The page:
When sexuality meets faith in Indonesia
Diego García Rodríguez
In March 2010, the International Lesbian, Gay, Bisexual, Trans and Intersex Organisation Conference was set to go ahead in Surabaya, Java. A group of conservative Muslims, some of them members of the Front Pembela Islam (Islamic Defenders Front), occupied the hotel where Conference participants were staying. The police ordered that the conference be cancelled for reasons of public safety. Later that year the same group of conservative Muslims attacked an international gay film festival in Jakarta. In response to these events, a group of ten young people came together to create the Youth Interfaith Forum on Sexuality (YIFOS).
Four years later, during the summer of 2014, I meet Yulia and Vica, two of the organisation’s members, in a café in Malioboro Street, Yogyakarta. Both have come from Jakarta to discuss ideas with Yogyakarta-based activists working on lesbian, gay, bisexual and transgender (LGBT) rights in the city. Yulia and Vica seem excited to talk about their project. While having an ice cream, with some Arabic-style Indonesian songs playing in the background, we speak about sexuality and faith in Indonesia, and the work of YIFOS.
Creating safe spaces
YIFOS began as a community-based organisation bringing together members of Muslim, Catholic and Buddhist communities. The organisation’s goal was to foster exchange between members of different religions about faith and sexuality. ‘In Indonesia we never have the chance to discuss our own sexuality,’ Vica points out. The lack of safe spaces for young people to speak freely about sexuality and faith was what prompted YIFOS’s establishment.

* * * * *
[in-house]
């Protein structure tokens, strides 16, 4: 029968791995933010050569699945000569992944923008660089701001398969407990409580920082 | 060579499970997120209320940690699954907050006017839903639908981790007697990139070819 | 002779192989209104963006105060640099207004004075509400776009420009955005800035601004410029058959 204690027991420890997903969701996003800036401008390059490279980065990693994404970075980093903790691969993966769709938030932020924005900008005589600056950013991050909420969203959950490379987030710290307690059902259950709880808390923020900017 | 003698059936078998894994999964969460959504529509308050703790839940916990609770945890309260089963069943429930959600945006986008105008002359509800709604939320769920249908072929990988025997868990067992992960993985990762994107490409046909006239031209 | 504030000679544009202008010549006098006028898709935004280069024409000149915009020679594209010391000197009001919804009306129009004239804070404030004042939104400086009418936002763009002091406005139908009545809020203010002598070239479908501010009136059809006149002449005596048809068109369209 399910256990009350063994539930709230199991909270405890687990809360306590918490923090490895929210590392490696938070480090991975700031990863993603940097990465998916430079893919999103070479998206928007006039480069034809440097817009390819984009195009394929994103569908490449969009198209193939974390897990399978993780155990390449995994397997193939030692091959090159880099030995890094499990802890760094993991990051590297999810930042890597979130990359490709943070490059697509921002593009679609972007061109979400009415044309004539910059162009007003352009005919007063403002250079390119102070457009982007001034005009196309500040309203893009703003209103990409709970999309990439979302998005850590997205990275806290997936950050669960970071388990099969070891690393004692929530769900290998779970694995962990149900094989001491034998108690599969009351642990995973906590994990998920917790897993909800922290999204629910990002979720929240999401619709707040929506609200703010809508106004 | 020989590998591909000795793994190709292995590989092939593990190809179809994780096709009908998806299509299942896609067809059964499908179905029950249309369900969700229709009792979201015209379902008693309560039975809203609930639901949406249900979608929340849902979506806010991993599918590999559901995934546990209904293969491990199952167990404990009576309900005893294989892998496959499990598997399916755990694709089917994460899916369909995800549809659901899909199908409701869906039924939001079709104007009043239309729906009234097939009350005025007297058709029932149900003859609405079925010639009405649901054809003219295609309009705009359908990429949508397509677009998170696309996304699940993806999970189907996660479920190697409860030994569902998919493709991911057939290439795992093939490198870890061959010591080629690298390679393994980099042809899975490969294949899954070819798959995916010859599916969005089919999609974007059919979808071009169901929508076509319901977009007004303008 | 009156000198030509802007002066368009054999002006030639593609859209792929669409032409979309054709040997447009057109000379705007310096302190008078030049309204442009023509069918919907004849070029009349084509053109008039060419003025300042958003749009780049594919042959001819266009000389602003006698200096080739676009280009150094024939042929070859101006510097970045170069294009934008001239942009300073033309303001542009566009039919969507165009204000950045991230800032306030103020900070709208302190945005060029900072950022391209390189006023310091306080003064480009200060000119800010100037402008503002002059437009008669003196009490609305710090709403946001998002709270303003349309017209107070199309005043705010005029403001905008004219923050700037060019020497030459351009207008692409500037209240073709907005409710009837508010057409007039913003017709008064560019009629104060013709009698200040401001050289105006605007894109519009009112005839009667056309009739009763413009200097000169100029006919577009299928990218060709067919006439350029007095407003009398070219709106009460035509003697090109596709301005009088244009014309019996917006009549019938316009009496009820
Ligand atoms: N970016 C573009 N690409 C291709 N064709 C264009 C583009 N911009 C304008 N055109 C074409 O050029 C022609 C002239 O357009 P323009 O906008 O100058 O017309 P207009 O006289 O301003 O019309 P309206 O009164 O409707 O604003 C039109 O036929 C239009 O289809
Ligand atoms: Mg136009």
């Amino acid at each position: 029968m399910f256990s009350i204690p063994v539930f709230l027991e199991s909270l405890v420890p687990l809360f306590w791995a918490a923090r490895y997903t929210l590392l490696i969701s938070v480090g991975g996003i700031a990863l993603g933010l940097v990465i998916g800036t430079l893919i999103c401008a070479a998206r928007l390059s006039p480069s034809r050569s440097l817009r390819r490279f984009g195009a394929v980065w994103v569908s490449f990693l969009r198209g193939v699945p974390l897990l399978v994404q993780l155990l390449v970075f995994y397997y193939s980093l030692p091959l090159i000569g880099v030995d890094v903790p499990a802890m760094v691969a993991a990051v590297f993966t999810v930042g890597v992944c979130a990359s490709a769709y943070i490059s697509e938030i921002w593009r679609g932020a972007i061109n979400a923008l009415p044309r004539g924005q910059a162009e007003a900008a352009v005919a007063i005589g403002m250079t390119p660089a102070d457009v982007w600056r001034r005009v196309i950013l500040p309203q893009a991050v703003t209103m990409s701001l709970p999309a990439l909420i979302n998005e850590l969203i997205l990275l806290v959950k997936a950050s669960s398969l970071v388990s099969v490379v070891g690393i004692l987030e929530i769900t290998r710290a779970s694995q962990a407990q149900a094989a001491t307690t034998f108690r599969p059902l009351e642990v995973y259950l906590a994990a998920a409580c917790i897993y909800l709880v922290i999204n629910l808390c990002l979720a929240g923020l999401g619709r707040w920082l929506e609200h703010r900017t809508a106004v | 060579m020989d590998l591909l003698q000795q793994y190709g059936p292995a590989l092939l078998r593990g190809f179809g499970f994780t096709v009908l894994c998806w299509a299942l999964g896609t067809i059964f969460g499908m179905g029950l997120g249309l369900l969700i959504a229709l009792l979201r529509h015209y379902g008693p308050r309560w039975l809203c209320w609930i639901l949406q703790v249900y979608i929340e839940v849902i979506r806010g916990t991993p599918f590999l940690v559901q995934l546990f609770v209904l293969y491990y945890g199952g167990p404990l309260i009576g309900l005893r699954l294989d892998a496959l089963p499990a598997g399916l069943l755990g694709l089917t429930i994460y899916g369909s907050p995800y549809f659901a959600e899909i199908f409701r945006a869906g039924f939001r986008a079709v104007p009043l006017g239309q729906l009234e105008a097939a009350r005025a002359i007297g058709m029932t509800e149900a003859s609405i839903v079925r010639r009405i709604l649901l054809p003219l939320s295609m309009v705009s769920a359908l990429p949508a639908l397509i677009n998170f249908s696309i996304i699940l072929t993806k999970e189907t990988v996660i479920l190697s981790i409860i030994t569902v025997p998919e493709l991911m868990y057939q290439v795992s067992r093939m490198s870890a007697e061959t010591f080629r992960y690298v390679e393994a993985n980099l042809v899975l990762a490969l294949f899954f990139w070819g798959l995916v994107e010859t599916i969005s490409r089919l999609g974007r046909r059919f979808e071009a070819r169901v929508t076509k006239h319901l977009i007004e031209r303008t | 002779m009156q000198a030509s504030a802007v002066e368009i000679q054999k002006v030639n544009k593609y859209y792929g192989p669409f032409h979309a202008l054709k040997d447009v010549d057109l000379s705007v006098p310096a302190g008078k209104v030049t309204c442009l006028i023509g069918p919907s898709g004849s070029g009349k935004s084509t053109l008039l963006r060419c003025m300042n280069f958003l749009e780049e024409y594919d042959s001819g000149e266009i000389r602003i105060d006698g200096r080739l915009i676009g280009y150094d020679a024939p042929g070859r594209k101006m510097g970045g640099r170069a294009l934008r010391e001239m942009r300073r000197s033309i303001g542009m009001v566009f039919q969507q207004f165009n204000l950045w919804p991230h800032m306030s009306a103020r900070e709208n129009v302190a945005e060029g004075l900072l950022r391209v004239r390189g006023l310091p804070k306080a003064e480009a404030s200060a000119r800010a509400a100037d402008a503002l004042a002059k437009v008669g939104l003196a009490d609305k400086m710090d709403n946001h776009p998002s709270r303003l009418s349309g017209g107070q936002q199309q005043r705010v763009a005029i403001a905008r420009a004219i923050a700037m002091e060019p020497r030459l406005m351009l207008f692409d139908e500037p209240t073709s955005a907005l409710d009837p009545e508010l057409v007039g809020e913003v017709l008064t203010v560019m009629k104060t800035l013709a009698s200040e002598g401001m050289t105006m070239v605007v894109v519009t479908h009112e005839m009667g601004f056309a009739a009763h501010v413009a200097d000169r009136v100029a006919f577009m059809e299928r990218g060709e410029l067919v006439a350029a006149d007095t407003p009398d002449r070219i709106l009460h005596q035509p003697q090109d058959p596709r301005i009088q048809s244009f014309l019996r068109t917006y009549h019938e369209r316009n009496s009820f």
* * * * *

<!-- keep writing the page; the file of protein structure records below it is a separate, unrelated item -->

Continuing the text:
From its conception, YIFOS has aimed to involve religious leaders in its efforts. ‘So we invited religious leaders to talk at local groups and discuss sexuality and faith.’ Yulia explains that people of all religions are welcome to join this discussion, providing they are willing to bring an open mind. The focus of YIFOS dialogues is always to put young people first, allowing them to search out grounds of commonality, negotiating religious values and issues of concern around sexuality and the LGBT community, without fear of judgement.
The inclusion of religious authorities in debates on sexuality is a new phenomenon in Indonesia. The country has seen the emergence of interfaith organisations such as Interfidei in Yogyakarta in 1991, or the Regional Interfaith Youth Network formed in Ambon in 2005. However, YIFOS is the first space in which simultaneous discussions on sexuality and faith are encouraged. Unlike other groups working in a single city or region, YIFOS has operated across the country since 2011. For Catholic communities, the organisation has visited centres where regular discussions among youth regarding sexuality were already in place. With participants already in place, all that YIFOS needs to provide are materials. YIFOS also works with Islamic youth organisations on university campuses.
The participants express their feelings after one of the sessions. Yulia Dwi Andriyanti
Before the arrival of YIFOS, reflects Yulia, ‘it was quite difficult to talk about sexuality within faith groups; but also when we went to LGBT groups, they were quite reluctant to speak about God.’ By creating safe spaces where young people can feel comfortable speaking about their sexual and religious identities, the participants in YIFOS dialogues are able to realise what they have in common as young people, instead of focusing on their differences.
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